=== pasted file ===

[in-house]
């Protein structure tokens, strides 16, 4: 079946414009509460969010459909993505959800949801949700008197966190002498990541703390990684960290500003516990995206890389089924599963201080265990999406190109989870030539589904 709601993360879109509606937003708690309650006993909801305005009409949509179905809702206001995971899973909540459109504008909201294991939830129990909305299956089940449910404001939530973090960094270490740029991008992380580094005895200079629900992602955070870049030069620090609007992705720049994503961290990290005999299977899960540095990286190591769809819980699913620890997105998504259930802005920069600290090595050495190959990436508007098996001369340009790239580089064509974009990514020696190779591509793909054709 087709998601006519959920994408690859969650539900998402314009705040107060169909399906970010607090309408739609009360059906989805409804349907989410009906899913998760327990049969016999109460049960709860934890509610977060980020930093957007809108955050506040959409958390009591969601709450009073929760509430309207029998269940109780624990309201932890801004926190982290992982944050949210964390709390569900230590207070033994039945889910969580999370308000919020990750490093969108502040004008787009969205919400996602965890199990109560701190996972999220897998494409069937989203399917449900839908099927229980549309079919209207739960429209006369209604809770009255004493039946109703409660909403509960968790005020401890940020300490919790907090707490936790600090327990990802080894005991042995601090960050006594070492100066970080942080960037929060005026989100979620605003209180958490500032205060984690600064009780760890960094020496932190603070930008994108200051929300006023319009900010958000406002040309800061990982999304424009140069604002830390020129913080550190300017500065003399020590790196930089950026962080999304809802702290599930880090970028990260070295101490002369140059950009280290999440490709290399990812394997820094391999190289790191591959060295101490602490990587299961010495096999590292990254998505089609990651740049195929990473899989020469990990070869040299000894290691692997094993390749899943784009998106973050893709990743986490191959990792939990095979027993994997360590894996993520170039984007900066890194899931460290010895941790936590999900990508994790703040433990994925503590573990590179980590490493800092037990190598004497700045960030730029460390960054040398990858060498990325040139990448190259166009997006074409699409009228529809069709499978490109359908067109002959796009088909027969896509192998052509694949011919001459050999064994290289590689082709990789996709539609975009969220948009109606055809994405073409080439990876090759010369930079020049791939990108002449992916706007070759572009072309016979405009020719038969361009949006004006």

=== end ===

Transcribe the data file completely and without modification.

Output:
[in-house]
């Protein structure tokens, strides 16, 4: 079946414009509460969010459909993505959800949801949700008197966190002498990541703390990684960290500003516990995206890389089924599963201080265990999406190109989870030539589904 709601993360879109509606937003708690309650006993909801305005009409949509179905809702206001995971899973909540459109504008909201294991939830129990909305299956089940449910404001939530973090960094270490740029991008992380580094005895200079629900992602955070870049030069620090609007992705720049994503961290990290005999299977899960540095990286190591769809819980699913620890997105998504259930802005920069600290090595050495190959990436508007098996001369340009790239580089064509974009990514020696190779591509793909054709 087709998601006519959920994408690859969650539900998402314009705040107060169909399906970010607090309408739609009360059906989805409804349907989410009906899913998760327990049969016999109460049960709860934890509610977060980020930093957007809108955050506040959409958390009591969601709450009073929760509430309207029998269940109780624990309201932890801004926190982290992982944050949210964390709390569900230590207070033994039945889910969580999370308000919020990750490093969108502040004008787009969205919400996602965890199990109560701190996972999220897998494409069937989203399917449900839908099927229980549309079919209207739960429209006369209604809770009255004493039946109703409660909403509960968790005020401890940020300490919790907090707490936790600090327990990802080894005991042995601090960050006594070492100066970080942080960037929060005026989100979620605003209180958490500032205060984690600064009780760890960094020496932190603070930008994108200051929300006023319009900010958000406002040309800061990982999304424009140069604002830390020129913080550190300017500065003399020590790196930089950026962080999304809802702290599930880090970028990260070295101490002369140059950009280290999440490709290399990812394997820094391999190289790191591959060295101490602490990587299961010495096999590292990254998505089609990651740049195929990473899989020469990990070869040299000894290691692997094993390749899943784009998106973050893709990743986490191959990792939990095979027993994997360590894996993520170039984007900066890194899931460290010895941790936590999900990508994790703040433990994925503590573990590179980590490493800092037990190598004497700045960030730029460390960054040398990858060498990325040139990448190259166009997006074409699409009228529809069709499978490109359908067109002959796009088909027969896509192998052509694949011919001459050999064994290289590689082709990789996709539609975009969220948009109606055809994405073409080439990876090759010369930079020049791939990108002449992916706007070759572009072309016979405009020719038969361009949006004006």